The Difficult Airway
Dr. David Snow
What is a more appropriate start to an EM blog than an airway discussion? Let’s start with the basics and expand as we progress through the year.
A 23 year-old female presents by EMS. A friend called EMS, and the patient is unable to provide any history given her decreased mental status. There is a strong smell of ethanol on her breath.
On exam, her respirations are coarse and somewhat sonorous. She has no obvious exam findings of trauma. She does respond to painful stimuli.
What do I do?
Rules of the Road
Failure to Oxygenate
Failure to maintain adequate oxygenation, despite supplemental oxygen, in a condition that is not reversible is a cause for intubation. Possible reversible causes include pulmonary edema or other conditions where the use of noninvasive positive pressure ventilation (NIPPV) can help overcome the pathophysiology at hand. Opioid overdose or something similar is another reversible cause.
Failure to Ventilate
Same as the above. Worsening hypercapnia that does not respond to other measures will eventually require intubation. Altered mental status from a post-ictal state and severe COPD exacerbations are two common causes for ventilatory failure and subsequent hypercapnia requiring intubation.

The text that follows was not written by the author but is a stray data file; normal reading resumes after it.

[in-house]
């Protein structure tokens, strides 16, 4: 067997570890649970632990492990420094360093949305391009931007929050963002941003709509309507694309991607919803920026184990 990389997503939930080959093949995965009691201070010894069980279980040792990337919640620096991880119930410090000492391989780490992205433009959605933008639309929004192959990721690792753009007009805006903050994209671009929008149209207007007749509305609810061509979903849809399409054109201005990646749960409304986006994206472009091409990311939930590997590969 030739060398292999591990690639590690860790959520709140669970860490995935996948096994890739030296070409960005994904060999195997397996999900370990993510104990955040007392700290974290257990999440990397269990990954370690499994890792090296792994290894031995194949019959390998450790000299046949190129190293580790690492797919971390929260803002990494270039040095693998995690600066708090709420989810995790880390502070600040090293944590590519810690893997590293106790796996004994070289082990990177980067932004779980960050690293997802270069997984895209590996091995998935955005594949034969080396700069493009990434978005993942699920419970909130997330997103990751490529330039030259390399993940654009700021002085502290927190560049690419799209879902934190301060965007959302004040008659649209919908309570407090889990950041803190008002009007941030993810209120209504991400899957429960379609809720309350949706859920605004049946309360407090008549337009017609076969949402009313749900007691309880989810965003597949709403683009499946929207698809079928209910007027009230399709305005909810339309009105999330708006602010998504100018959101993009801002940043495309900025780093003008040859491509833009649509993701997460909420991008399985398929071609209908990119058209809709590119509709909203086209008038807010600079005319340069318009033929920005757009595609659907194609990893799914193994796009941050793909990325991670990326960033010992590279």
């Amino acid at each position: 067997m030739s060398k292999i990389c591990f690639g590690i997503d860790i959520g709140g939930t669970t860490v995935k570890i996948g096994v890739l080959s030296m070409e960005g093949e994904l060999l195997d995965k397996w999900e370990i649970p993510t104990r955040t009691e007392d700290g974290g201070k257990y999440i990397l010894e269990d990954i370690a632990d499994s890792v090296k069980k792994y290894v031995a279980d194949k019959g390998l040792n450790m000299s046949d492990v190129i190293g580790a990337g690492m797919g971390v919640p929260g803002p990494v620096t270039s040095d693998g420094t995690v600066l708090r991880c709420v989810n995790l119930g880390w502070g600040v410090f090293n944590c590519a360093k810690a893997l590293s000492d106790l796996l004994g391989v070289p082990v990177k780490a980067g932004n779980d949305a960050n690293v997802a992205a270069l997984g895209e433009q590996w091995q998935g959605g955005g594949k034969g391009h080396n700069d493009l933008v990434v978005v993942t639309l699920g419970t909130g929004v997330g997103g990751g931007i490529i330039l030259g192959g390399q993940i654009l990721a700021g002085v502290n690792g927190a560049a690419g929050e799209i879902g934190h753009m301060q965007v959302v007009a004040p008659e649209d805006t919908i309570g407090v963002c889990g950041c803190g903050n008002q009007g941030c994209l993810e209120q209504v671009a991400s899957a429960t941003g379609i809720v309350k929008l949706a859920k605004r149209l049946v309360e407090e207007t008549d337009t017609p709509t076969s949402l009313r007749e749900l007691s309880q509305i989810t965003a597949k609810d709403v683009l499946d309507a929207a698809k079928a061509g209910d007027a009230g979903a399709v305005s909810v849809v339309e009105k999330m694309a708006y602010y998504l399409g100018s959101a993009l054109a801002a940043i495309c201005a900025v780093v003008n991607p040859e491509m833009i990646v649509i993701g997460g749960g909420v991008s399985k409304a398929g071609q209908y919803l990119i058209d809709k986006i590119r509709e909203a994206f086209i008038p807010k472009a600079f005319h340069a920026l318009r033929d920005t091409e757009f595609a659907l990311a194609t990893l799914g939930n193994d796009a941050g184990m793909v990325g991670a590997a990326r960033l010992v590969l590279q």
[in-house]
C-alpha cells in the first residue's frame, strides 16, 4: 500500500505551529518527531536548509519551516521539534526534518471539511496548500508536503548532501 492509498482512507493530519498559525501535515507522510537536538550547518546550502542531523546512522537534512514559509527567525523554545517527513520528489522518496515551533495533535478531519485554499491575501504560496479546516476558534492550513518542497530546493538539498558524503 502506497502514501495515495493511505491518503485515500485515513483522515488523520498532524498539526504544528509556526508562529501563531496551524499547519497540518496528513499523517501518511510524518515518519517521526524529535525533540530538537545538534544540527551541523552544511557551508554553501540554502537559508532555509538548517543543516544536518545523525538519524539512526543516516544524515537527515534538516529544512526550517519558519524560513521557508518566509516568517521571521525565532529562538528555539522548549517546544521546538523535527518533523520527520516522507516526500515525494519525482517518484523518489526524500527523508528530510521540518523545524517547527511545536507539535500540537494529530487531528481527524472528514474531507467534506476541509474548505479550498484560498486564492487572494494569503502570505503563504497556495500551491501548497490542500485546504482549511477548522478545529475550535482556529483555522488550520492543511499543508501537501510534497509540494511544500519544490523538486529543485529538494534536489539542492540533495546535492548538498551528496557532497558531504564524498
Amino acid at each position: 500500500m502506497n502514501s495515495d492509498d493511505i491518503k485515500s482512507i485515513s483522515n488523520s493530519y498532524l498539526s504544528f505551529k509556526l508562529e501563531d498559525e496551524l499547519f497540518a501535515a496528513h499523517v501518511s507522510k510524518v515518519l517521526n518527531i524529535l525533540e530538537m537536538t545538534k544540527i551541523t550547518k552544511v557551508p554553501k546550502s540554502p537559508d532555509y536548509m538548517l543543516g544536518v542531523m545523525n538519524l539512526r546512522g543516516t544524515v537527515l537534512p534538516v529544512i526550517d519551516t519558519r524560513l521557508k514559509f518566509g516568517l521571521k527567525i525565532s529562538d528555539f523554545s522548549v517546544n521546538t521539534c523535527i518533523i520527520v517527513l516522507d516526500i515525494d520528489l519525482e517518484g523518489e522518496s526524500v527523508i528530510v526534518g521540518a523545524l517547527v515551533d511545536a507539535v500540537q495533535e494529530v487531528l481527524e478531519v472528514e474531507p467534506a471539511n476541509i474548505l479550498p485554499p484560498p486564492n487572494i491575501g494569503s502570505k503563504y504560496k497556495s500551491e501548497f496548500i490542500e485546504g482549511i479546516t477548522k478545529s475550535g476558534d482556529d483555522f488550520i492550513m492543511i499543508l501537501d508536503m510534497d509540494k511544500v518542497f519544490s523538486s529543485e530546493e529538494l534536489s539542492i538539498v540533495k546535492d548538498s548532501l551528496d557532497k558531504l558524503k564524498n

This rule pertains to the patient that at this moment in time does not break any of the above 3 rules. However, such is the nature of their presenting problem, you know they will progress to the point where this will happen, and intubation early is a smart move. Good examples of this are angioedema patients who are not responding to standard treatments, yet in front of you are protecting their airway and are adequately oxygenating and ventilating – but you know that if the observed swelling or respiratory distress is allowed to continue this will be a much harder patient to intubate.